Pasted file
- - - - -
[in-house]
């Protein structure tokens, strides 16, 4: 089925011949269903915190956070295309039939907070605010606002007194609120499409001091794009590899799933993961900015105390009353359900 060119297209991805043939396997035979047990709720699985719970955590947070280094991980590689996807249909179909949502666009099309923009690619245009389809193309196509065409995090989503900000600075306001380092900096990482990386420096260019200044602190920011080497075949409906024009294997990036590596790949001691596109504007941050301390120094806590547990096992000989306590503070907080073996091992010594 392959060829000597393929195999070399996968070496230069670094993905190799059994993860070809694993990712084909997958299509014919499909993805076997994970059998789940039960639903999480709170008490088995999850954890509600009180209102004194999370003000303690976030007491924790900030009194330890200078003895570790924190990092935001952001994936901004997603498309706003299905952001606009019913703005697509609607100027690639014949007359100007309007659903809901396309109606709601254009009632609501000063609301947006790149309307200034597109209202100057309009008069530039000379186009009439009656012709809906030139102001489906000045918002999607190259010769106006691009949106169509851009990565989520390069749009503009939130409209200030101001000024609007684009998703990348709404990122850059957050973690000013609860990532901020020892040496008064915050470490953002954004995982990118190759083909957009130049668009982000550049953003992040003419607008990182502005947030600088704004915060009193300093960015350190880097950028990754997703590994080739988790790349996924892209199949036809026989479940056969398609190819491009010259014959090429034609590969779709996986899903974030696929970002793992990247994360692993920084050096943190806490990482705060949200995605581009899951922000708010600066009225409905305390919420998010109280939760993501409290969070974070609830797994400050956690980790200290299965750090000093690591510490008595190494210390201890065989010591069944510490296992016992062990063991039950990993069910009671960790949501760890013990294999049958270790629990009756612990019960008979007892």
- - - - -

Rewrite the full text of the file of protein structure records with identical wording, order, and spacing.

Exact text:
[in-house]
């Protein structure tokens, strides 16, 4: 089925011949269903915190956070295309039939907070605010606002007194609120499409001091794009590899799933993961900015105390009353359900 060119297209991805043939396997035979047990709720699985719970955590947070280094991980590689996807249909179909949502666009099309923009690619245009389809193309196509065409995090989503900000600075306001380092900096990482990386420096260019200044602190920011080497075949409906024009294997990036590596790949001691596109504007941050301390120094806590547990096992000989306590503070907080073996091992010594 392959060829000597393929195999070399996968070496230069670094993905190799059994993860070809694993990712084909997958299509014919499909993805076997994970059998789940039960639903999480709170008490088995999850954890509600009180209102004194999370003000303690976030007491924790900030009194330890200078003895570790924190990092935001952001994936901004997603498309706003299905952001606009019913703005697509609607100027690639014949007359100007309007659903809901396309109606709601254009009632609501000063609301947006790149309307200034597109209202100057309009008069530039000379186009009439009656012709809906030139102001489906000045918002999607190259010769106006691009949106169509851009990565989520390069749009503009939130409209200030101001000024609007684009998703990348709404990122850059957050973690000013609860990532901020020892040496008064915050470490953002954004995982990118190759083909957009130049668009982000550049953003992040003419607008990182502005947030600088704004915060009193300093960015350190880097950028990754997703590994080739988790790349996924892209199949036809026989479940056969398609190819491009010259014959090429034609590969779709996986899903974030696929970002793992990247994360692993920084050096943190806490990482705060949200995605581009899951922000708010600066009225409905305390919420998010109280939760993501409290969070974070609830797994400050956690980790200290299965750090000093690591510490008595190494210390201890065989010591069944510490296992016992062990063991039950990993069910009671960790949501760890013990294999049958270790629990009756612990019960008979007892």